Graduate sport management students find international success in online simulation game 


A pair of Commonwealth University students in the graduate sport management program have ranked at the top of the leaderboard in a worldwide online simulation game, The Business Strategy Game (BSG). 

Dr. Peter Campbell’s financial management in sport graduate class competes each year in the online simulation to see which team of students can make the best financial decisions for their shoe company.

The class was divided into teams of two or three students to work as co-managers of an athletic footwear company. The company operations in the simulation are parallel to that of real footwear companies, as students compete in the global market to sell products in four geographic regions: Europe-Asia, North America, Asia-Pacific and Latin America. 

Sport management graduate students, Nicholas Madey, of Pittsburgh, and Nathaniel Murren, of Hanover, operated Company F, “Double-N-Kicks,” and landed on the top of not only the class scoreboard, but also ranked globally in the simulation. The team placed on the BSG’s global scoreboard for seven weeks of the 10-week simulation. 

During the final week of the simulation, “Double-N-Kicks” earned a global top 100 ranking in several areas of the game. The team finished the simulation with an overall score of 110.0, which tied them for the best overall score performance worldwide; their earning per share was the 14th best worldwide at $36.64; and their stock price was $990.15, sixth best worldwide.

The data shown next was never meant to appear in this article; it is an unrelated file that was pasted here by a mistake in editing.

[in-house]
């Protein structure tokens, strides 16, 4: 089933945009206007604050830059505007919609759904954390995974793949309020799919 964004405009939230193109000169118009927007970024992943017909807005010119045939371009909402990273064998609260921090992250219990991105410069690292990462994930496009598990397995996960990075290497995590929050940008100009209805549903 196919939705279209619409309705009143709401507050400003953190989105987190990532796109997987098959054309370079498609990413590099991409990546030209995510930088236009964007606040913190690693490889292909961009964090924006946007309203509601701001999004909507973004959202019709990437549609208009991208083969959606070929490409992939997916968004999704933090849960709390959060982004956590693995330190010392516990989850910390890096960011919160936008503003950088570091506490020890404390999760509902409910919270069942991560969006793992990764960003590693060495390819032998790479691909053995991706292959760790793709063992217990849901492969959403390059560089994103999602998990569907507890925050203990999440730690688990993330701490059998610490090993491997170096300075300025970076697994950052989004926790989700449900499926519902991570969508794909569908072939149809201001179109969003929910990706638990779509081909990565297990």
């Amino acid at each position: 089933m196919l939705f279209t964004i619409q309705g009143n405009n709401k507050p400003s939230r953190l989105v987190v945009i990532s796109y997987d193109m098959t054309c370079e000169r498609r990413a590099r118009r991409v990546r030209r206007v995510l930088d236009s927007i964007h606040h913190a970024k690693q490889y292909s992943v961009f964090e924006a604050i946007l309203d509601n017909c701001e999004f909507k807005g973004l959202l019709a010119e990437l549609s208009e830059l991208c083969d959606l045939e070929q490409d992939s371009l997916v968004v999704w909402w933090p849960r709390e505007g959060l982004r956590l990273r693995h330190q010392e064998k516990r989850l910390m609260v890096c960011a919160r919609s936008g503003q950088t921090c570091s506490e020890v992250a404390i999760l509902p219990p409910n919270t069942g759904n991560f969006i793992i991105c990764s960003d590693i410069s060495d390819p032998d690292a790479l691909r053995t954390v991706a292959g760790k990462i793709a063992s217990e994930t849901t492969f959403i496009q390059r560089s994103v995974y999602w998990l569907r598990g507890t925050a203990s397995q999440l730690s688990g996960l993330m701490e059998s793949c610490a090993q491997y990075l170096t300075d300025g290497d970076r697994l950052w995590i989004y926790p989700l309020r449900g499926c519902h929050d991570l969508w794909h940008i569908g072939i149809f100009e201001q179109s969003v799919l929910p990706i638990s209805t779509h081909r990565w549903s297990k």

“Our strategy from the beginning was to separate our company from others and to expect and prepare for growth in our facilities throughout the simulation,” Murren said.

By using the player’s manual that outlines the different components in the simulation game, and analyzing the reports generated each week, the team was able to determine the best approach to get ahead of their competitors. 

“We wanted to separate ourselves from every other group, so we were the main powerhouse in a particular market,” Madey said. “We started with a low number of models, but once everyone started shifting over to less models, we changed our strategy to go with the maximum number of models to separate ourselves again.

“In order to drive up our Earning Per Share (EPS), Return on Investment (ROE) and Stock Price we knew that buying back stock was super important. So, each week with the remaining funds we had, we bought back as much stock as we could to boost those numbers,” Madey added. 

The duo also shared their knowledge and tips of the game with their classmates. “Nick and Nate’s feedback in discussion posts was always helpful and gave my team new ideas on how to become more successful in the game,” said classmate Abigail Katrinak, of Strongsville, Ohio.

For more information on the sport management program at Commonwealth University and to learn about other experiential learning opportunities for students, visit or contact Peter Campbell, coordinator of the sport management program, at